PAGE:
Developing the Prosthetic Arm 2.0 Prototype

Posted on Posted in Mesa Day

The 2015-2016 MESA USA Prosthetic Arm Competition (PAC) incorporates Arduino as a component to the arm. As cool as a robotic prosthetic arm sounds, the Arduino adds a whole new dimension of complexity.

As Student Assistant, it was my role to help with the production of our center’s prototype. Thus, I dedicated a month on developing the prototype, so let me walk you through the process I went through in learning Arduino and building a functional arm that can attempt the physical challenges our students will face at MESA Day.

The PAC prototype was developed through much research and much trial and error. The process I took in creating the prototype was based on brainstorming, designing, and finally building.

Before I started prototyping, I identified what the arm had to do. I looked at information about the challenges through the MESA USA Guidelines and looked at the constraints the arm had to fit. The challenges include an object relocation task, a dexterity task, and a beanbag throw. An important constraint is that the fingers of the arm had to be contracted by motors. This meant that the materials chosen for the arm had to be light enough to act as the fingers based on the strength of the motors. Also, the fingers needed some sort of grip for the object relocation and beanbag throw challenge.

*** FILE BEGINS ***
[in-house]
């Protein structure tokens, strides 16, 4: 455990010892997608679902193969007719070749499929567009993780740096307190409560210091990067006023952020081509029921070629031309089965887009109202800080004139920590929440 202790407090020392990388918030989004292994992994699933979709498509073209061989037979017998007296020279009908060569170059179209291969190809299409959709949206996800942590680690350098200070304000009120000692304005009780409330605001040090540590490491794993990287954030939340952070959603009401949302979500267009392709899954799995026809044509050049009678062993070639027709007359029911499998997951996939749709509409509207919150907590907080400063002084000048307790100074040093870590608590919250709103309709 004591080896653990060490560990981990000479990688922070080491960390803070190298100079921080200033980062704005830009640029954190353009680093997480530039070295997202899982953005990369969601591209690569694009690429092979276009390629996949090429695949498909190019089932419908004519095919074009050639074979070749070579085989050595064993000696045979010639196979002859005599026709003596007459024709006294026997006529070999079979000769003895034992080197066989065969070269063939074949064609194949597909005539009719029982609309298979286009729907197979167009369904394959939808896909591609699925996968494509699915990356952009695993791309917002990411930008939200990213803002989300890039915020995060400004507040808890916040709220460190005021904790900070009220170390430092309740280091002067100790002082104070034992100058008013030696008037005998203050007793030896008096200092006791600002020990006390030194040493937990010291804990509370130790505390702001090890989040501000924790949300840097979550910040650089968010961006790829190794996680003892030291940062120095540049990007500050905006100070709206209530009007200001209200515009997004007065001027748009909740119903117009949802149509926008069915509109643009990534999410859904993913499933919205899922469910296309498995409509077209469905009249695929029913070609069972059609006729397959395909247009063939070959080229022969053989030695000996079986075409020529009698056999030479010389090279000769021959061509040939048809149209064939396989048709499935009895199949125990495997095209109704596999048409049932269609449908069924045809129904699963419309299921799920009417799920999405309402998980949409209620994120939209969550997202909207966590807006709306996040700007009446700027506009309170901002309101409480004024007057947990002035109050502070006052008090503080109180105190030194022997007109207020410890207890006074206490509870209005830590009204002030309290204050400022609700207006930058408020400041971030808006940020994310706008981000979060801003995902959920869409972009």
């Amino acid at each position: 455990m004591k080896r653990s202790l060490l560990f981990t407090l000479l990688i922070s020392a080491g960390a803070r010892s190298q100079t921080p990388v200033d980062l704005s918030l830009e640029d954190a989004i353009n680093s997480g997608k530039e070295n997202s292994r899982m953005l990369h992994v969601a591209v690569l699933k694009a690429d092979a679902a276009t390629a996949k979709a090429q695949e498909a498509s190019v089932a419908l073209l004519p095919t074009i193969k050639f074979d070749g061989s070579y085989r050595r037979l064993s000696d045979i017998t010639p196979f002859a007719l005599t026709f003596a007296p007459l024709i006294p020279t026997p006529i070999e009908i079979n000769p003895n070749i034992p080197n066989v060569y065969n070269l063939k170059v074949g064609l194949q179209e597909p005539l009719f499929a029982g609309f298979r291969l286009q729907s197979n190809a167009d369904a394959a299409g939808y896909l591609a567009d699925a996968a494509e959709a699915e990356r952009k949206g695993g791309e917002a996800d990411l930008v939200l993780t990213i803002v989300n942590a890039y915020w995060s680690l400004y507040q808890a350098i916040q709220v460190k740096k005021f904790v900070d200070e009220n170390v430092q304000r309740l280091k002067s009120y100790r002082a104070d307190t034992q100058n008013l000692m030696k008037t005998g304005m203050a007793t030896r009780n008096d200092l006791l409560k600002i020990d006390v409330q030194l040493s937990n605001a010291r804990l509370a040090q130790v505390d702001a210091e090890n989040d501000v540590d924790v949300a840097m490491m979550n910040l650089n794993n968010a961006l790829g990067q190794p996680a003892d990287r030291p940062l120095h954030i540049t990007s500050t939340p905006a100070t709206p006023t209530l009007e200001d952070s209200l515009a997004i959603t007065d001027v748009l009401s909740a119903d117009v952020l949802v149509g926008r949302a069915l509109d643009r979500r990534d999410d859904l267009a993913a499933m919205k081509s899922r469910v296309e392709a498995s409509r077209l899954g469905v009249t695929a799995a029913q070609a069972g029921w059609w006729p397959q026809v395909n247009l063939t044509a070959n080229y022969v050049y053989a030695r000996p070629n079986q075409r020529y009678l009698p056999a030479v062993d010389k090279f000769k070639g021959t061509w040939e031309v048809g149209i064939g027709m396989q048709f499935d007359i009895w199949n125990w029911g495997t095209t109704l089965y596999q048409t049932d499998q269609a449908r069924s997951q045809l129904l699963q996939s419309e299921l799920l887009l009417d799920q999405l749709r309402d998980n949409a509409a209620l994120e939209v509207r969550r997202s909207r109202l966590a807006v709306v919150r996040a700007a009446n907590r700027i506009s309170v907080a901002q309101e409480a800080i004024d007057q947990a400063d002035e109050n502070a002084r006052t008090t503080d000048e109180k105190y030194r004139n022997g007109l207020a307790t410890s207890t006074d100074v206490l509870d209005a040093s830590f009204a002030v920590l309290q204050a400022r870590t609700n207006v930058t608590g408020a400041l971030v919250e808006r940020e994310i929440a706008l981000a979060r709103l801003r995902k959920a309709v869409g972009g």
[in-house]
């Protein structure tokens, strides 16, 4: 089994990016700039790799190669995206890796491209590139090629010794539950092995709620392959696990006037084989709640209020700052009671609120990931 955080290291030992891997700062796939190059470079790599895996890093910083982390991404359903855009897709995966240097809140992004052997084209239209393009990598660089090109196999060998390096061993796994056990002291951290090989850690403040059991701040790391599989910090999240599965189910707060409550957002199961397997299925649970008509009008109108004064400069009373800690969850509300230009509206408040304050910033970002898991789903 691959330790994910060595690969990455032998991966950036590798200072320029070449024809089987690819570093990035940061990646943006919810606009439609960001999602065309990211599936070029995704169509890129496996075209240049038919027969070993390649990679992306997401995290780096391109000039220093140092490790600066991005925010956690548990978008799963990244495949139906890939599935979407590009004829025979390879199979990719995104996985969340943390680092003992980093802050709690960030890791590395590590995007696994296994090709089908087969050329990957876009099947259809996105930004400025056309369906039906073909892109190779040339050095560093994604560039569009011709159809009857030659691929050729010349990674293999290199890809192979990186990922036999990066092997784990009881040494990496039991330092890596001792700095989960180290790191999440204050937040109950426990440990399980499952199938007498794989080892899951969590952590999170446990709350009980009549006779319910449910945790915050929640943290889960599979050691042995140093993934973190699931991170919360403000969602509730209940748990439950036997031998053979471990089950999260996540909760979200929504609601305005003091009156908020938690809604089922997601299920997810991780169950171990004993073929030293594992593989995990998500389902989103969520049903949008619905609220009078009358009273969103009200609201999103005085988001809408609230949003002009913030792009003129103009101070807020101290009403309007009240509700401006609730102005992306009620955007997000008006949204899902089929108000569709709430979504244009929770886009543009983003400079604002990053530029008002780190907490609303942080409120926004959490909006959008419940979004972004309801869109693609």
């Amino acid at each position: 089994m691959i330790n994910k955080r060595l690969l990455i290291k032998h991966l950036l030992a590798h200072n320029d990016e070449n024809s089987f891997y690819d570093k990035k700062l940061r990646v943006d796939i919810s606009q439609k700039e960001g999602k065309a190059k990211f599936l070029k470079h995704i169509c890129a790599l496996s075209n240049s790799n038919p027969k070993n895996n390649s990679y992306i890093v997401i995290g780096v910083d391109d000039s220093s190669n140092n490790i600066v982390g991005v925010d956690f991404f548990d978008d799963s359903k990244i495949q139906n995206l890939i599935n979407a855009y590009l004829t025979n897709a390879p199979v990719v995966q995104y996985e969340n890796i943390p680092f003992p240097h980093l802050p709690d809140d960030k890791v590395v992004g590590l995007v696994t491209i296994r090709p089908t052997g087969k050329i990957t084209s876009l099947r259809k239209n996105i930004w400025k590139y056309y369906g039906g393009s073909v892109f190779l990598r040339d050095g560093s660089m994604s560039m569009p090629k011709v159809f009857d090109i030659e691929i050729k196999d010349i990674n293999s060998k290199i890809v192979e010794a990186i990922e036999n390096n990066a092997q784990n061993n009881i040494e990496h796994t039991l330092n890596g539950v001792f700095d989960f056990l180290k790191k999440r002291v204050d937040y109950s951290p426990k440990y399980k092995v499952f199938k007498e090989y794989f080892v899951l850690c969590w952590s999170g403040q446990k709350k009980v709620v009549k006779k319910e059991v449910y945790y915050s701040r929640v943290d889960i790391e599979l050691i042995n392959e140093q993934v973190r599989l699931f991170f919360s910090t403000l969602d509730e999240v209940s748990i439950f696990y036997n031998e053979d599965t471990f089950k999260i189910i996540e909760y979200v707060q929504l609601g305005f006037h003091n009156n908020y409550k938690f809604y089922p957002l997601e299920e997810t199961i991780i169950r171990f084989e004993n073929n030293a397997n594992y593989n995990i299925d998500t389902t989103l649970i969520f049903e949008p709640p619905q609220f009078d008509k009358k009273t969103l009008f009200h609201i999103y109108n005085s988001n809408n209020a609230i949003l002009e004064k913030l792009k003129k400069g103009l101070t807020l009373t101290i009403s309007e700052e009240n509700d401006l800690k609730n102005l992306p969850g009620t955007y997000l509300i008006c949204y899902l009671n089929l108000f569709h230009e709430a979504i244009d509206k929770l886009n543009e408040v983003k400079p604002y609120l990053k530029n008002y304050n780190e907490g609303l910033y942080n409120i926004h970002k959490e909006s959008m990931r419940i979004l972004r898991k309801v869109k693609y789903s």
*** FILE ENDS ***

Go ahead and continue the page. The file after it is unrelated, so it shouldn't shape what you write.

After taking note of these considerations, I started drawing prototypes, researching designs, and brainstorming materials to use. The simplest way to put the arm together was to think about it in two parts: the fingers and the base. Thinking like this helped me simplify the task, which made putting the arm together easier. The design used kitchen tongs as the fingers that were pulled back against bearings so as to close and plywood as the base for it all.

On paper the design looked great and the next step was building it. This required experimenting, failing, and repeating until the arm functioned. I tried various tongs for the motor to pull, different placings for the bearings, and different base sizes to find what works. All in all, this arm took one month to build, the majority of which was spent in trial and error.

Although going into a task like this is intimidating, having a supportive team can go a long way. I was lucky enough to have lots of help from engineers at Microsoft, coordinators at centers across the country, and fellow classmates at UW, all who provided different insights for completing this challenge and without them I wouldn’t have completed the prototype. I really advise utilizing every resource you have. Since you all will be working in teams, it would be best to split the components of the arm up. For example, if you have a team of four, two people should be in charge of Arduino components (the circuit board and programming the motors). The other two should be in charge of the mechanical aspects of the arm such as the fingers and the base of the arm. The most important piece of advice I can give is don’t be afraid to fail and go through the trial and error process; you’ll refine your arm multiple times and eventually develop something that will work. Good luck and have fun!